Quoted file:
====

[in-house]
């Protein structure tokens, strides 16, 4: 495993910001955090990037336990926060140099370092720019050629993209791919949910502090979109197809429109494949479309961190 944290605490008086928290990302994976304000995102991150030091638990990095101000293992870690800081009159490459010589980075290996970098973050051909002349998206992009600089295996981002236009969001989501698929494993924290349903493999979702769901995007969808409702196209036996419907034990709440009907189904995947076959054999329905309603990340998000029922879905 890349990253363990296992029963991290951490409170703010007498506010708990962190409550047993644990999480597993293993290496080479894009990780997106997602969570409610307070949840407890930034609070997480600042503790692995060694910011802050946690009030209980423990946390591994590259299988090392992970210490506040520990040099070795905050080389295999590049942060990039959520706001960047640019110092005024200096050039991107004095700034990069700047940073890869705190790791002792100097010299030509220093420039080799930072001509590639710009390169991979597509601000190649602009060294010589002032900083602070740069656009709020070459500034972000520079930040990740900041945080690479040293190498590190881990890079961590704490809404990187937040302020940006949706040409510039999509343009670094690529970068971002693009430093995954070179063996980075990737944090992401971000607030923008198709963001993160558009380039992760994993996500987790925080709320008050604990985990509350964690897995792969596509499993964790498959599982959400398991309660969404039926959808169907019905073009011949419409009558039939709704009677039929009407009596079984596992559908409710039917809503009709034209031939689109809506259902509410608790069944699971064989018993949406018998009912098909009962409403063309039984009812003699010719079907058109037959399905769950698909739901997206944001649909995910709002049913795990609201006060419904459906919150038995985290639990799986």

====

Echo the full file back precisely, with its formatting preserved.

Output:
[in-house]
């Protein structure tokens, strides 16, 4: 495993910001955090990037336990926060140099370092720019050629993209791919949910502090979109197809429109494949479309961190 944290605490008086928290990302994976304000995102991150030091638990990095101000293992870690800081009159490459010589980075290996970098973050051909002349998206992009600089295996981002236009969001989501698929494993924290349903493999979702769901995007969808409702196209036996419907034990709440009907189904995947076959054999329905309603990340998000029922879905 890349990253363990296992029963991290951490409170703010007498506010708990962190409550047993644990999480597993293993290496080479894009990780997106997602969570409610307070949840407890930034609070997480600042503790692995060694910011802050946690009030209980423990946390591994590259299988090392992970210490506040520990040099070795905050080389295999590049942060990039959520706001960047640019110092005024200096050039991107004095700034990069700047940073890869705190790791002792100097010299030509220093420039080799930072001509590639710009390169991979597509601000190649602009060294010589002032900083602070740069656009709020070459500034972000520079930040990740900041945080690479040293190498590190881990890079961590704490809404990187937040302020940006949706040409510039999509343009670094690529970068971002693009430093995954070179063996980075990737944090992401971000607030923008198709963001993160558009380039992760994993996500987790925080709320008050604990985990509350964690897995792969596509499993964790498959599982959400398991309660969404039926959808169907019905073009011949419409009558039939709704009677039929009407009596079984596992559908409710039917809503009709034209031939689109809506259902509410608790069944699971064989018993949406018998009912098909009962409403063309039984009812003699010719079907058109037959399905769950698909739901997206944001649909995910709002049913795990609201006060419904459906919150038995985290639990799986």